Where Have All the Psychiatrists Gone?


Do some people become doctors just to earn a lot of money?  Yes.

Sigmund FreudDo some of them find out that it’s not as lucrative as portrayed in the media (based upon stereotypes at least 40 years out of date)? Hell Yes!

Psychiatrists are not normally schizophrenic — however there are two types.  One is the media stereotype “Talk Therapy” doctor.  These are nearly extinct. They exist mainly in Woody Allen movies and old TV series.  In fact, most of those are psychologists — not psychiatrists (but who knows the difference and who cares?).

The other type is what you chiefly find today — Pill Pushers.  Insurance and

government programs pay most of the bills and they won’t pay for long-term couch-lounging and dream recalling. They will pay to give you a pill and get you up and running — or get you zonked out and passive.

Like the old joke says — most people are whores; it is just a question of naming the price.  Why not doctors too?

The psychiatrist interviewed in the NY Times — and he does sound like a fairly decent fellow — says he can only do drug therapy.  He cannot change to a talking practice that pays less because he and his wife want to maintain a certain lifestyle in retirement.  He just pushes drugs and says it is not that hard.

Let me tell you, it is hard if you do it right. I’ve done it for more than 20 years and never killed anyone, never got sued and never had the DEA yank my license for diddling with the drug inventory.

The scary part is that most drugs now used in psychiatry have not even been around long enough for long term side effects to be known.  I have yet to meet a doctor who — like myself — understands the responsibility of reviewing the advantages and risks of psychotropic drugs with a patient.  Drugs which occasionally kill people, prior to writing a prescription for same.

But moreover, there is something called a “meta-message” – or what is communicated, but is not said.  A patient with panic attacks gets a prescription for antidepressants, thinking that is all that he needs. So she believes that whatever problems she has in life come from some kind of biochemical glitch; the “chemical imbalance” that patients say they have that is not their fault.

I have my own classic explanation of the “fight or flight” syndrome.  It’s about Fred Flintstone seeing a saber-tooth tiger and having to decide whether to clobber it or to run like hell.  Maybe people could have better lives if they could learn what their “saber-tooth tigers” are.

Like panic attacks.  Relaxation training can diminish panic attacks or maybe even get rid of them without drugs.  When do the panic attacks happen?  If someone journals this they may find out why, and be able to do a better job of dealing with the major conflicts in their life.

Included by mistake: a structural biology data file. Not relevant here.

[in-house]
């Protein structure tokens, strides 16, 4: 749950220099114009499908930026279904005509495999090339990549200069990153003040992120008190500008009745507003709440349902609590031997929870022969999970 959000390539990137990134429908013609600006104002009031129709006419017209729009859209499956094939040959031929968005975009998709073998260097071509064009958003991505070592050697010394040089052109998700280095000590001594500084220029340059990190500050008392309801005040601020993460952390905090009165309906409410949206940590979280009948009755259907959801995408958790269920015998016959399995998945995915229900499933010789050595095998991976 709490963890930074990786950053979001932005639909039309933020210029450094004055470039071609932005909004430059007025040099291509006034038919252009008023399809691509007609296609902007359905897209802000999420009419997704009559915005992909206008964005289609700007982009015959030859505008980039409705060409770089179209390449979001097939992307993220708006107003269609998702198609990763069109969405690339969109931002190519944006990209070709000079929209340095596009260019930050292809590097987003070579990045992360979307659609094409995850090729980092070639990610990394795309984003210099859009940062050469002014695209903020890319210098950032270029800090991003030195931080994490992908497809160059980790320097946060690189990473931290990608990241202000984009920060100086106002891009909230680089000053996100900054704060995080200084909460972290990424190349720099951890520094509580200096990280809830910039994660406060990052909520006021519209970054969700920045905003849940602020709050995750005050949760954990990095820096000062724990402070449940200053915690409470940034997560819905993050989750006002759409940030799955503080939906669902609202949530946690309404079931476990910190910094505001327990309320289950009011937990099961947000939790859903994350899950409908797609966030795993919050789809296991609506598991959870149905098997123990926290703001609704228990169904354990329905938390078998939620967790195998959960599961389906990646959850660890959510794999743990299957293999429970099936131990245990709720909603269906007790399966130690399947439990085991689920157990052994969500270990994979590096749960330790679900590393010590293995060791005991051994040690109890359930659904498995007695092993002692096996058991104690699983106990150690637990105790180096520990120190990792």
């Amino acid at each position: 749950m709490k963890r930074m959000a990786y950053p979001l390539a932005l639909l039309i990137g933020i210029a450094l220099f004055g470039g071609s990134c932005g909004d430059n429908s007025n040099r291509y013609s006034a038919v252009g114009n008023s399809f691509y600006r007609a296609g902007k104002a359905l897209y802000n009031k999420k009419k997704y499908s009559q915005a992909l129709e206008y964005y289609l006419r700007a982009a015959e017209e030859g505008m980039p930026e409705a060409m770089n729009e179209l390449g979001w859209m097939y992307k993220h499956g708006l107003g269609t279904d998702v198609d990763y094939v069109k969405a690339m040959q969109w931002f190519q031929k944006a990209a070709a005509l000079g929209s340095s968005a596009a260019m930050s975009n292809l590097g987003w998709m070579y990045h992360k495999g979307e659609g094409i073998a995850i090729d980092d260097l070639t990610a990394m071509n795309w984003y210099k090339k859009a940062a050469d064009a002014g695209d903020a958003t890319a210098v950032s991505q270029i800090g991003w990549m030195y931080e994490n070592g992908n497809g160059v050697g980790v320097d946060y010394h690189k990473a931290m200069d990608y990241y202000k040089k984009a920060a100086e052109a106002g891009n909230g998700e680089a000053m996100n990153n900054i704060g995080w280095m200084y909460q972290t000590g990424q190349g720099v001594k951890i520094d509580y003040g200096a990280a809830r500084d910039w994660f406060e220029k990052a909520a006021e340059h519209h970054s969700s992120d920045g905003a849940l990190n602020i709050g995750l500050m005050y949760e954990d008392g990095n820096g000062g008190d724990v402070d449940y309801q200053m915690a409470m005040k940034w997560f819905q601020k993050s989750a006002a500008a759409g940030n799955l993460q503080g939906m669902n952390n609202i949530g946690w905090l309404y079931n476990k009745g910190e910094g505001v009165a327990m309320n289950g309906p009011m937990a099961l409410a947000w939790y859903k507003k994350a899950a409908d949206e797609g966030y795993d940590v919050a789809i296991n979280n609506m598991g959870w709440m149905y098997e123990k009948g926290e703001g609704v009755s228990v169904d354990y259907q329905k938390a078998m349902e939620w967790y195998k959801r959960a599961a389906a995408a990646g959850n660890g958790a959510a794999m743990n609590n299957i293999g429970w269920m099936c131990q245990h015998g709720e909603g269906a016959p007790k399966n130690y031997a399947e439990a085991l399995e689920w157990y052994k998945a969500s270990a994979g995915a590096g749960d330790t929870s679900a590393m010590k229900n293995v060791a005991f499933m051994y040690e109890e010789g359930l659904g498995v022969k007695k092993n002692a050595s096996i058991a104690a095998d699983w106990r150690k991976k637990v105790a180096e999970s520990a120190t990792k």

Projections need to be made when writing a prescription, like how long the patient may need the drugs and when to try to get off them.  The projection can be made as a function of the patients’ age, with current knowledge.

The field I chose, after knocking around in several others, has been decimated.  All talk therapy has been delegated to lower-credentialed folks.  Not usually PhD anyore — mostly Masters-levels but with quite a few Bachelor’s degrees and some vo-tech type of things like certified drug counselor.  Even worse — I’ve been in situations where there are “peer counselors.”  In other words, to be a therapist, you have only to be a patient (and not necessarily cured or detoxified).

Of course — this is all in the way of lowering costs and saving money.  Who cares about health and well-being?

This is despite the fact that it has been shown, time and time again, that many psychotherapy patients get better when they have both a desire to get well and the belief the person treating can make them better.

I’ll bet there are a lot of people accepting whatever insurance pays for while going 0 for 2. The New York Times did well to pick this psychiatrist for study.  After all, he’s one of those guys who tries to look like Freud.  Most people will accept an older male if he is bald or white-haired and has a little beard.  I’ll bet a lot of these professionals cultivate a Viennese accent too — just like in the movies.

The complaint that doctors do not speak to patients any more is a valid one.  When I was in residency, I remember being told that the average family practitioner interrupts a patient after less than 30 seconds and ends a visit in seven and one half minutes, so we had to be better listeners.  I tried.

But the tyranny of time is, in effect, the tyranny of money.  He was amazed people respected him, with the rapidity of the interaction. In other words, there really are still some folks around who know how to help people get better just by talking to them.  We are no longer paid for it, so my guess is people with problems who can’t tolerate or don’t want drugs are not doing a very good job of getting better.

I have always believed in talk therapy as a great and powerful tool.  It was invented by Freud and it has worked for a very long time.

The business aspect of “medicine” has stopped us from using it, effectively or well, if at all.

But hey, at least most psychiatrists can still count on a certain lifestyle in retirement.

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